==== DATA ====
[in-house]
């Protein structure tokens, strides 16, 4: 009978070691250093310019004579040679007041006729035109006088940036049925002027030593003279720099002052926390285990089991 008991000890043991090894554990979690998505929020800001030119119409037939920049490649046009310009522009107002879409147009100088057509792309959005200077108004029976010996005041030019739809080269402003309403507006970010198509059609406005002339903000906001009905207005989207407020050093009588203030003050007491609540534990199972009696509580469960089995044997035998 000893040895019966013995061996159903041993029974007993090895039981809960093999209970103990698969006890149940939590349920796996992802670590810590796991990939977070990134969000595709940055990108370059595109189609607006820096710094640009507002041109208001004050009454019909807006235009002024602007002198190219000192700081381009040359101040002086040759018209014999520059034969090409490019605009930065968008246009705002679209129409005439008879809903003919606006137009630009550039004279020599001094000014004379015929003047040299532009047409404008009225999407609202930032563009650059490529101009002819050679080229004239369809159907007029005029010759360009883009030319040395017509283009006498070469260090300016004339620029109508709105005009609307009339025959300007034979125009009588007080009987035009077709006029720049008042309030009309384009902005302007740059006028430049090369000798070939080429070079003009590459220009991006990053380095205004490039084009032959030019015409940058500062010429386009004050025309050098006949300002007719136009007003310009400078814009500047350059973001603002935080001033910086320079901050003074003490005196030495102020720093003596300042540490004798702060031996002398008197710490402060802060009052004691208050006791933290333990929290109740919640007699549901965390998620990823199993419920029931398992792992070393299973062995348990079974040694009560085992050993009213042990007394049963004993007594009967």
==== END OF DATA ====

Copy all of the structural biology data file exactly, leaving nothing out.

[in-house]
């Protein structure tokens, strides 16, 4: 009978070691250093310019004579040679007041006729035109006088940036049925002027030593003279720099002052926390285990089991 008991000890043991090894554990979690998505929020800001030119119409037939920049490649046009310009522009107002879409147009100088057509792309959005200077108004029976010996005041030019739809080269402003309403507006970010198509059609406005002339903000906001009905207005989207407020050093009588203030003050007491609540534990199972009696509580469960089995044997035998 000893040895019966013995061996159903041993029974007993090895039981809960093999209970103990698969006890149940939590349920796996992802670590810590796991990939977070990134969000595709940055990108370059595109189609607006820096710094640009507002041109208001004050009454019909807006235009002024602007002198190219000192700081381009040359101040002086040759018209014999520059034969090409490019605009930065968008246009705002679209129409005439008879809903003919606006137009630009550039004279020599001094000014004379015929003047040299532009047409404008009225999407609202930032563009650059490529101009002819050679080229004239369809159907007029005029010759360009883009030319040395017509283009006498070469260090300016004339620029109508709105005009609307009339025959300007034979125009009588007080009987035009077709006029720049008042309030009309384009902005302007740059006028430049090369000798070939080429070079003009590459220009991006990053380095205004490039084009032959030019015409940058500062010429386009004050025309050098006949300002007719136009007003310009400078814009500047350059973001603002935080001033910086320079901050003074003490005196030495102020720093003596300042540490004798702060031996002398008197710490402060802060009052004691208050006791933290333990929290109740919640007699549901965390998620990823199993419920029931398992792992070393299973062995348990079974040694009560085992050993009213042990007394049963004993007594009967």